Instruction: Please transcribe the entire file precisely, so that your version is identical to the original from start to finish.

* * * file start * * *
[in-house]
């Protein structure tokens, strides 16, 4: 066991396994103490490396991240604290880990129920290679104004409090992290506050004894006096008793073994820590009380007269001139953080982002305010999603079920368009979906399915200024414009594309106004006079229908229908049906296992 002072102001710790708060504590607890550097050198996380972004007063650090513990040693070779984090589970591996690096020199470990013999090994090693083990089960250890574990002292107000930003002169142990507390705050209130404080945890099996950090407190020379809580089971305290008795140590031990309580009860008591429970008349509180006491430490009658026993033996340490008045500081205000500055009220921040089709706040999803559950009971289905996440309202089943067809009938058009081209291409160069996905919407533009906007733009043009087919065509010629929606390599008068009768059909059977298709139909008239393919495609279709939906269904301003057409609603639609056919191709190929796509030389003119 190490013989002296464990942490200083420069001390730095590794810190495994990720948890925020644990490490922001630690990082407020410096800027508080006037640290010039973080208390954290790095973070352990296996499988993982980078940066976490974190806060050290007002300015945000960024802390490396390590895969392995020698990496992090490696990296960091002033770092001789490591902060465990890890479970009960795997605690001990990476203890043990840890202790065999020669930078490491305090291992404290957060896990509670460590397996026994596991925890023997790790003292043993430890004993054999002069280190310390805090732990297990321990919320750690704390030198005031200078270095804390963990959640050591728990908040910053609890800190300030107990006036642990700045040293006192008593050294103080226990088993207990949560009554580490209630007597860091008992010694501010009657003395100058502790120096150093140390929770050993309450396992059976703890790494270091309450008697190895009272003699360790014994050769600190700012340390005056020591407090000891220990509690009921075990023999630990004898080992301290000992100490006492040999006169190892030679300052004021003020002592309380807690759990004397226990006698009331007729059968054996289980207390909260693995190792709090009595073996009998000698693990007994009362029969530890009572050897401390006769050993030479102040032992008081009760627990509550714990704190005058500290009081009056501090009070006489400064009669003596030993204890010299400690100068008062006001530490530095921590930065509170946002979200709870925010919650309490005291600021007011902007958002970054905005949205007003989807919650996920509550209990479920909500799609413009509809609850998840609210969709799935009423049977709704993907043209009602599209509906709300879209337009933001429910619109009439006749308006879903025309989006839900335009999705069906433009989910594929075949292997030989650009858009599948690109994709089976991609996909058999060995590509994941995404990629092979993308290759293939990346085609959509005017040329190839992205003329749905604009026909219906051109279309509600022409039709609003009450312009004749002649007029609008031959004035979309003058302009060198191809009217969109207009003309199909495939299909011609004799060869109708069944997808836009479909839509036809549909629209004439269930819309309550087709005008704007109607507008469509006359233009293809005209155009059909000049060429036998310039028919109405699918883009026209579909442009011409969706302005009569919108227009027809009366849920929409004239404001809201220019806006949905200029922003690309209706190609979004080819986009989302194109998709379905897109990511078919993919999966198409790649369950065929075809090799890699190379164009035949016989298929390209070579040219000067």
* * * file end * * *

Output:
[in-house]
């Protein structure tokens, strides 16, 4: 066991396994103490490396991240604290880990129920290679104004409090992290506050004894006096008793073994820590009380007269001139953080982002305010999603079920368009979906399915200024414009594309106004006079229908229908049906296992 002072102001710790708060504590607890550097050198996380972004007063650090513990040693070779984090589970591996690096020199470990013999090994090693083990089960250890574990002292107000930003002169142990507390705050209130404080945890099996950090407190020379809580089971305290008795140590031990309580009860008591429970008349509180006491430490009658026993033996340490008045500081205000500055009220921040089709706040999803559950009971289905996440309202089943067809009938058009081209291409160069996905919407533009906007733009043009087919065509010629929606390599008068009768059909059977298709139909008239393919495609279709939906269904301003057409609603639609056919191709190929796509030389003119 190490013989002296464990942490200083420069001390730095590794810190495994990720948890925020644990490490922001630690990082407020410096800027508080006037640290010039973080208390954290790095973070352990296996499988993982980078940066976490974190806060050290007002300015945000960024802390490396390590895969392995020698990496992090490696990296960091002033770092001789490591902060465990890890479970009960795997605690001990990476203890043990840890202790065999020669930078490491305090291992404290957060896990509670460590397996026994596991925890023997790790003292043993430890004993054999002069280190310390805090732990297990321990919320750690704390030198005031200078270095804390963990959640050591728990908040910053609890800190300030107990006036642990700045040293006192008593050294103080226990088993207990949560009554580490209630007597860091008992010694501010009657003395100058502790120096150093140390929770050993309450396992059976703890790494270091309450008697190895009272003699360790014994050769600190700012340390005056020591407090000891220990509690009921075990023999630990004898080992301290000992100490006492040999006169190892030679300052004021003020002592309380807690759990004397226990006698009331007729059968054996289980207390909260693995190792709090009595073996009998000698693990007994009362029969530890009572050897401390006769050993030479102040032992008081009760627990509550714990704190005058500290009081009056501090009070006489400064009669003596030993204890010299400690100068008062006001530490530095921590930065509170946002979200709870925010919650309490005291600021007011902007958002970054905005949205007003989807919650996920509550209990479920909500799609413009509809609850998840609210969709799935009423049977709704993907043209009602599209509906709300879209337009933001429910619109009439006749308006879903025309989006839900335009999705069906433009989910594929075949292997030989650009858009599948690109994709089976991609996909058999060995590509994941995404990629092979993308290759293939990346085609959509005017040329190839992205003329749905604009026909219906051109279309509600022409039709609003009450312009004749002649007029609008031959004035979309003058302009060198191809009217969109207009003309199909495939299909011609004799060869109708069944997808836009479909839509036809549909629209004439269930819309309550087709005008704007109607507008469509006359233009293809005209155009059909000049060429036998310039028919109405699918883009026209579909442009011409969706302005009569919108227009027809009366849920929409004239404001809201220019806006949905200029922003690309209706190609979004080819986009989302194109998709379905897109990511078919993919999966198409790649369950065929075809090799890699190379164009035949016989298929390209070579040219000067």